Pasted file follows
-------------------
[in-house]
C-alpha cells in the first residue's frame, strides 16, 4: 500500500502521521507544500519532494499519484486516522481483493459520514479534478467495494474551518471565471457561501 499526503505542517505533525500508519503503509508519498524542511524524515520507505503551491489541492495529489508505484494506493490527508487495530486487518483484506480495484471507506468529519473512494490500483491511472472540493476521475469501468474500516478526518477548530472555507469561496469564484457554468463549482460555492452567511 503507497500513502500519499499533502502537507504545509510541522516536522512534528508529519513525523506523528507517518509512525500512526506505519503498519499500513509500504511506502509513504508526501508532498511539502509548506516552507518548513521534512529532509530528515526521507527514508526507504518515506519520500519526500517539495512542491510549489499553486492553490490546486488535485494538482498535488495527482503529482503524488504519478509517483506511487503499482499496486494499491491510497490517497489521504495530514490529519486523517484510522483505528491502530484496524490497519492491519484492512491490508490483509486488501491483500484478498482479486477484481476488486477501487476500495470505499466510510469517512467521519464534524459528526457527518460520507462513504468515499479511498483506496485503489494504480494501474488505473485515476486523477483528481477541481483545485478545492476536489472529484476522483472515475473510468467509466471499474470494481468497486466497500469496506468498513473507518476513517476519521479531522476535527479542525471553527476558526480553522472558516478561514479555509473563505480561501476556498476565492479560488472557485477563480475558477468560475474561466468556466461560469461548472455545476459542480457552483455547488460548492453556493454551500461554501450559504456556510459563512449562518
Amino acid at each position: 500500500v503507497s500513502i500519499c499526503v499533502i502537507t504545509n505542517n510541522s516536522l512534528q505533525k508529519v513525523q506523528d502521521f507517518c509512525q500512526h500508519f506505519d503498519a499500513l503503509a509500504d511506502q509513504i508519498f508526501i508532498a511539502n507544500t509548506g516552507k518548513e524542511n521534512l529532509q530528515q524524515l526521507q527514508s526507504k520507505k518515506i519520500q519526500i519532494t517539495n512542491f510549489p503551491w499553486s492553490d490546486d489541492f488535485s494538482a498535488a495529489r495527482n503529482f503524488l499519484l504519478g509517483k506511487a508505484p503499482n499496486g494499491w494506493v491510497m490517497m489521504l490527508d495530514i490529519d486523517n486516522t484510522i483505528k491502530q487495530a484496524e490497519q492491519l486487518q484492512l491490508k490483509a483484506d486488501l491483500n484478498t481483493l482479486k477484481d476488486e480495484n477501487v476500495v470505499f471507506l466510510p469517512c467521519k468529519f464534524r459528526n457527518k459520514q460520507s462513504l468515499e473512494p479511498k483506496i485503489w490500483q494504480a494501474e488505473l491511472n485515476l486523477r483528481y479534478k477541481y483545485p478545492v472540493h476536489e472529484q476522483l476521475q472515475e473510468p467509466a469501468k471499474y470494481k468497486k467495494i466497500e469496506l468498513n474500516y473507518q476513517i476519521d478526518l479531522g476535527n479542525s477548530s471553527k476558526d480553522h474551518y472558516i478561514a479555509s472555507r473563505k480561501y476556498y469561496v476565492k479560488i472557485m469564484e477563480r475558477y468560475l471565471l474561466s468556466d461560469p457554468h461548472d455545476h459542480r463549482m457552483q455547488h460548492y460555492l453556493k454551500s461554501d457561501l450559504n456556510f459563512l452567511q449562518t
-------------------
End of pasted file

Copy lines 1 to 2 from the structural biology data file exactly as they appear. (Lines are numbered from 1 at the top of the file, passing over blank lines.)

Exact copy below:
[in-house]
C-alpha cells in the first residue's frame, strides 16, 4: 500500500502521521507544500519532494499519484486516522481483493459520514479534478467495494474551518471565471457561501 499526503505542517505533525500508519503503509508519498524542511524524515520507505503551491489541492495529489508505484494506493490527508487495530486487518483484506480495484471507506468529519473512494490500483491511472472540493476521475469501468474500516478526518477548530472555507469561496469564484457554468463549482460555492452567511 503507497500513502500519499499533502502537507504545509510541522516536522512534528508529519513525523506523528507517518509512525500512526506505519503498519499500513509500504511506502509513504508526501508532498511539502509548506516552507518548513521534512529532509530528515526521507527514508526507504518515506519520500519526500517539495512542491510549489499553486492553490490546486488535485494538482498535488495527482503529482503524488504519478509517483506511487503499482499496486494499491491510497490517497489521504495530514490529519486523517484510522483505528491502530484496524490497519492491519484492512491490508490483509486488501491483500484478498482479486477484481476488486477501487476500495470505499466510510469517512467521519464534524459528526457527518460520507462513504468515499479511498483506496485503489494504480494501474488505473485515476486523477483528481477541481483545485478545492476536489472529484476522483472515475473510468467509466471499474470494481468497486466497500469496506468498513473507518476513517476519521479531522476535527479542525471553527476558526480553522472558516478561514479555509473563505480561501476556498476565492479560488472557485477563480475558477468560475474561466468556466461560469461548472455545476459542480457552483455547488460548492453556493454551500461554501450559504456556510459563512449562518